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Sen. John McCain dies after battling brain cancer

Senator John McCain has died after a battle with brain cancer. He was 81.

Senator John McCain passed away Saturday after battling brain cancer, according to a statement from his office. He was 81.

McCain was with his wife Cindy and their family when he passed in the afternoon, the statement said.

"My heart is broken. I am so lucky to have lived the adventure of loving this incredible man for 38 years," said Cindy McCain in a tweet. "He passed the way he lived, on his own terms, surrounded by the people he loved, in the the place he loved best."

McCain's daughter Meghan asked for prayers and said she takes comfort that her dad "wakes today to something more glorious than anything on this earth."

"My father's passing comes with sorrow and grief for me, for my mother, for my brothers, and for my sisters," said Meghan in a tweet. "He was a great fire who burned bright, and we lived in his light and warmth for so long. We know that his flame lives on, in each of us."

After his diagnosis in July of 2017, McCain continued serving as a senator for Arizona. It was announced on Aug. 24 that after battling brain cancer for more than a year, McCain would be ending medical treatment.

A politician, servicemember, husband and father, McCain was known for his strength of character and service to the U.S.

McCain followed in the footsteps of his father and grandfather, taking his place at the Naval Academy in 1954. He developed a reputation for being the life of the party and misbehaved frequently, graduating fifth from the bottom of his class.

But it was McCain’s fortitude after joining the Navy that would define him. While on a mission in North Vietnam in 1967, his plane was shot down. McCain deployed his parachute and plunged into a lake, breaking his leg and both arms. After landing in the lake, North Vietnamese beat him and took him to a prison.

While a prisoner of war, he suffered brutal beatings and botched medical treatment that left him on the brink of death, with scars that would last a lifetime. It was at a POW hospital that a French television reporter filmed an iconic interview with McCain, badly injured and lying in a bed.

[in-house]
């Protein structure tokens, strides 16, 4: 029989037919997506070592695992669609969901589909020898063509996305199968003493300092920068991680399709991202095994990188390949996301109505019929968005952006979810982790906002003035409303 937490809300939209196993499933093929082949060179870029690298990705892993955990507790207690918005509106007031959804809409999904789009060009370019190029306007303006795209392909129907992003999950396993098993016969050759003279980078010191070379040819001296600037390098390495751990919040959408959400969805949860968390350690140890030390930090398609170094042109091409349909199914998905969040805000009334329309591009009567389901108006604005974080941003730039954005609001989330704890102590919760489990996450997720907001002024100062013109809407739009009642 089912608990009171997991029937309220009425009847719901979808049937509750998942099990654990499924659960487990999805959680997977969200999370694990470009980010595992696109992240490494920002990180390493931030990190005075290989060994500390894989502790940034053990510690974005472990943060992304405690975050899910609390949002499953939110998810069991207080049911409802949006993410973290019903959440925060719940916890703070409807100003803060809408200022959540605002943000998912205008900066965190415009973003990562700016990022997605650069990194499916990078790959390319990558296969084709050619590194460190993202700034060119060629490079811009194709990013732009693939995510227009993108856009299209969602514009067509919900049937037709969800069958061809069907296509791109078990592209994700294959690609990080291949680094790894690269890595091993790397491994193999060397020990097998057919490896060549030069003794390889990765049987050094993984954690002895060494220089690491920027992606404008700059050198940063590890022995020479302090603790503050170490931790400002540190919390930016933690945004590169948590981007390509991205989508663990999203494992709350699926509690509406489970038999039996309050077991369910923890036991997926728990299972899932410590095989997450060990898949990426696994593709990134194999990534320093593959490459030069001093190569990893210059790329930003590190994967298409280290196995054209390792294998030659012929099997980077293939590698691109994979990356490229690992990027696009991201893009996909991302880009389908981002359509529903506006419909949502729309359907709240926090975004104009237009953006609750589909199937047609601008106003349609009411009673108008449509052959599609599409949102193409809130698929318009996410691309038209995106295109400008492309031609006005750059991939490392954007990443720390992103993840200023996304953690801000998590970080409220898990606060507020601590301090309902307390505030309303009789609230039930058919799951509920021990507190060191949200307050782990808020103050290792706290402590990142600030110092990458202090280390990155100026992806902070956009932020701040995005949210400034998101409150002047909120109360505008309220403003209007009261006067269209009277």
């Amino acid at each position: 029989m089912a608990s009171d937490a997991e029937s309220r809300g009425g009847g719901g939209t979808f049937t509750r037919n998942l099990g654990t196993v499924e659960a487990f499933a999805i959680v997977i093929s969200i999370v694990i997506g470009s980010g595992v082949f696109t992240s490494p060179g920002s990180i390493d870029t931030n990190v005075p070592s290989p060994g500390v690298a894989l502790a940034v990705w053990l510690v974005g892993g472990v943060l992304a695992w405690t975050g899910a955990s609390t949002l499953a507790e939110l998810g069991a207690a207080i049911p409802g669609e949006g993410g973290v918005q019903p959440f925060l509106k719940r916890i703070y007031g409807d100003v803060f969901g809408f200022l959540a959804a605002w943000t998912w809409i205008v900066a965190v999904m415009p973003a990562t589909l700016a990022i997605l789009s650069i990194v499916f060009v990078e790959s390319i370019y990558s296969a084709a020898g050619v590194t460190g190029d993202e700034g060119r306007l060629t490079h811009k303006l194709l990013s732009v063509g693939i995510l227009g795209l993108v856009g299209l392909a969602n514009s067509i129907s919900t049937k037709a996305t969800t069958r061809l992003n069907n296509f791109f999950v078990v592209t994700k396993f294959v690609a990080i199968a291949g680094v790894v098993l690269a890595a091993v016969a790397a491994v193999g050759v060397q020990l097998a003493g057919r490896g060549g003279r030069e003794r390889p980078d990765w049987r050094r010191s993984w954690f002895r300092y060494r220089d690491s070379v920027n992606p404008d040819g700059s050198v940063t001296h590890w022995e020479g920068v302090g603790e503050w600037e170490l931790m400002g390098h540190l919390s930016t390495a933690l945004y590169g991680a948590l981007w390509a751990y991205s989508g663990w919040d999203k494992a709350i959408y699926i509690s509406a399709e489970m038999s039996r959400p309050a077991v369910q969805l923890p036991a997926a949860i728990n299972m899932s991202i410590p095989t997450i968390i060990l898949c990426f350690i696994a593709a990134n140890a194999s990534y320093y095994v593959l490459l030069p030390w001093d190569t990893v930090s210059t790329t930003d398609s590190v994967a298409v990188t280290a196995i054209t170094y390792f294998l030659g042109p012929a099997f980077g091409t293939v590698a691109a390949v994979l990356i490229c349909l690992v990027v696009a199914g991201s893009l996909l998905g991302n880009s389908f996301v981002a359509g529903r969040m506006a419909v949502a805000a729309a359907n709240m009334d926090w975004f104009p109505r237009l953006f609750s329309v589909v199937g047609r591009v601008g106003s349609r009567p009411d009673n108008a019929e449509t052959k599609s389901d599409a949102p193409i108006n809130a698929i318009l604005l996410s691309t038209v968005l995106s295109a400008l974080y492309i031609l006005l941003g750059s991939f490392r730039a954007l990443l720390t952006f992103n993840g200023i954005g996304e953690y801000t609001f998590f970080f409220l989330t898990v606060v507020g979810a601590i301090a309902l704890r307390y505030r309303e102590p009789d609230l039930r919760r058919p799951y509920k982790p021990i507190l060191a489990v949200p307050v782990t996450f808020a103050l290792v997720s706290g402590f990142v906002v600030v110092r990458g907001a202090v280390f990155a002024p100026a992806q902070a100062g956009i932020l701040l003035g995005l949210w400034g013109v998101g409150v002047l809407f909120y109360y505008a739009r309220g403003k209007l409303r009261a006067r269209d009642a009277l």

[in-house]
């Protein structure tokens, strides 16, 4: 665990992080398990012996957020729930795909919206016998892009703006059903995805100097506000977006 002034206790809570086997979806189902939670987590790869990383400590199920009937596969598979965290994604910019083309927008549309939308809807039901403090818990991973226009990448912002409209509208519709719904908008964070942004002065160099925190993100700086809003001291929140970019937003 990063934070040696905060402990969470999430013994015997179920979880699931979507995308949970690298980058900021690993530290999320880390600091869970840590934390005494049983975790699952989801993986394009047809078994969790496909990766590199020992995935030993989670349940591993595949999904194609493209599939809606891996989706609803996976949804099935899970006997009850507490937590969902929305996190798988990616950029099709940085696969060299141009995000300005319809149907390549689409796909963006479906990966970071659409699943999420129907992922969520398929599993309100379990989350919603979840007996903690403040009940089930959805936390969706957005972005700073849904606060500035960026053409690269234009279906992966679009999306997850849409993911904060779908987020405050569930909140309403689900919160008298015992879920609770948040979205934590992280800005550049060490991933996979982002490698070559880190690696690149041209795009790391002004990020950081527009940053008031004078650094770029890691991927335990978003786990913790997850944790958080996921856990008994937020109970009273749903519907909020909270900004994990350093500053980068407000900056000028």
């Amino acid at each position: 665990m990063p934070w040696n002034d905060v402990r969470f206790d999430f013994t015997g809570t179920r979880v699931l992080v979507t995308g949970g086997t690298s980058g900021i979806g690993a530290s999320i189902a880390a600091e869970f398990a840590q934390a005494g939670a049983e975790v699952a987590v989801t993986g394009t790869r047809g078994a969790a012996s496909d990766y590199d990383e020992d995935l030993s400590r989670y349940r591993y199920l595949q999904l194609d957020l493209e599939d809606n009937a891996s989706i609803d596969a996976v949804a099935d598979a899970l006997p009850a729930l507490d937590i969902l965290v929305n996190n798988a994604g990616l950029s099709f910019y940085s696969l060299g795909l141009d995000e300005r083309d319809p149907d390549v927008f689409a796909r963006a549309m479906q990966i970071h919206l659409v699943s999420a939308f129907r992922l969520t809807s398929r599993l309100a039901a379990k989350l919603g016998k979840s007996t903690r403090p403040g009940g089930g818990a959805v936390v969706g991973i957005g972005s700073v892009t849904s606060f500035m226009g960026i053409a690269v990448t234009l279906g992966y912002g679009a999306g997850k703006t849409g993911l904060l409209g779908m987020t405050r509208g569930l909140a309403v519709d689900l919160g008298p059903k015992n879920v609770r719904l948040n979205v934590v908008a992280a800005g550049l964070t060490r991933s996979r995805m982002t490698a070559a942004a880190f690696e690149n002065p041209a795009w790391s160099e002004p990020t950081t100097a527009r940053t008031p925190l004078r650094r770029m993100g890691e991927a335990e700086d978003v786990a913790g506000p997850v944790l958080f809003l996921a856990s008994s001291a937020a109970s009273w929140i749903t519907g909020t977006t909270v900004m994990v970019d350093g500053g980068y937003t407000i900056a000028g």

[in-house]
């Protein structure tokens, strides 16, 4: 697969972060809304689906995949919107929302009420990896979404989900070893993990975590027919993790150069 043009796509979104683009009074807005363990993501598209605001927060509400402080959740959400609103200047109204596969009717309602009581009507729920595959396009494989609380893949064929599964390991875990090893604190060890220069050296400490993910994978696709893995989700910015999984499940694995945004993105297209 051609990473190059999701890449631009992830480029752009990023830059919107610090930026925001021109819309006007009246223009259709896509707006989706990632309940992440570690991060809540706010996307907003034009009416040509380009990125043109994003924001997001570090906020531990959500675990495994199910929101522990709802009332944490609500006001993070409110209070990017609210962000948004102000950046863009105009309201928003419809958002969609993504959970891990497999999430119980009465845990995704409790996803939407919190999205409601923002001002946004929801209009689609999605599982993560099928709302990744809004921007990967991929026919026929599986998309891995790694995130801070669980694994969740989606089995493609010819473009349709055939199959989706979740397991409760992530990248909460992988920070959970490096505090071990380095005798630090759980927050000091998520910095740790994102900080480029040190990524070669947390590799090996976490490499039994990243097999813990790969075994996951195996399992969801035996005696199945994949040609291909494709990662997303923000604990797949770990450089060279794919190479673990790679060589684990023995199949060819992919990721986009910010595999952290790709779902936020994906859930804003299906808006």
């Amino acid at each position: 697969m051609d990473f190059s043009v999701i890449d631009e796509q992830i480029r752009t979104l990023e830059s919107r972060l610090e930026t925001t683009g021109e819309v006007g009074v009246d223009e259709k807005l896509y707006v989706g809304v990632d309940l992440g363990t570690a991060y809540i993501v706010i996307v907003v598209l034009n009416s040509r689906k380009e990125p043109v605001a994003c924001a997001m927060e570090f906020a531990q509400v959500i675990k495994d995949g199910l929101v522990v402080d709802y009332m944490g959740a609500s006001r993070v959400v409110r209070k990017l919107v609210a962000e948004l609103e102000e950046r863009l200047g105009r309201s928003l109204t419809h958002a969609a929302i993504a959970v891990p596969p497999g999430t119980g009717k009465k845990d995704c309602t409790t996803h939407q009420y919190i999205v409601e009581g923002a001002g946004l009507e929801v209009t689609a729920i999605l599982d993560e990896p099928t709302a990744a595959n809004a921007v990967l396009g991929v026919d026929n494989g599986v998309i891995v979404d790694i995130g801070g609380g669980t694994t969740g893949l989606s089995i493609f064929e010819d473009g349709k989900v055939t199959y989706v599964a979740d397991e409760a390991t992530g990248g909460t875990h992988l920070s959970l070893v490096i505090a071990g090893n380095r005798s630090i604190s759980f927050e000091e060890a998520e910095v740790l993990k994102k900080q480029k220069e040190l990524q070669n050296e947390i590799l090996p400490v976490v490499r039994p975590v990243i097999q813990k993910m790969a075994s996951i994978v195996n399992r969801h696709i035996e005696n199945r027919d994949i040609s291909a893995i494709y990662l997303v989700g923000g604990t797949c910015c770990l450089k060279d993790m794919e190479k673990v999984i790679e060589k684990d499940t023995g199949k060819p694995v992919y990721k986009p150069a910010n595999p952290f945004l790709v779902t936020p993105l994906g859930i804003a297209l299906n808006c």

Eventually, he recovered from injuries and infection, only to spend two years in solitary confinement, where he used codes to communicate with other prisoners.

In 1968, he was offered early release because his father was a high-ranking commander. But McCain refused to leave, citing the military code of conduct requiring prisoners of war be released in the order they were captured. He was brutally tortured and eventually signed an anti-U.S. confession at the request of his captors – a decision he would later describe as dishonorable.

He was released in January of 1973, almost six years after his capture. He served in the Navy until 1981.

McCain was married to Carol Shepp from 1965 until 1980, when the two divorced and he married his second wife, Cindy Hensley. They moved to Phoenix, Arizona, where McCain would begin his political career and serve there for more than 30 years.

McCain, a Republican, won an Arizona House seat in 1982. In 1986, he would go on to win an Arizona Senate seat. In 2000, McCain ran for president, but lost the nomination to George W. Bush. In 2008, he ran again, winning the nomination but eventually losing the general election to Barack Obama.

During his decades of public service, “The Maverick” developed a reputation as a free-thinker who held firm to his own beliefs and wasn’t afraid to question his party. He was a strong advocate for his state of Arizona and defense issues.

Outside of his work, McCain was known for his love of the outdoors and commitment to his family.

He is survived by his wife Cindy and his children Meghan, Jack, Jimmy, Bridget, Doug, Andy and Sidney.

Contributing: AZ Central and Lindsay Maizland, TEGNA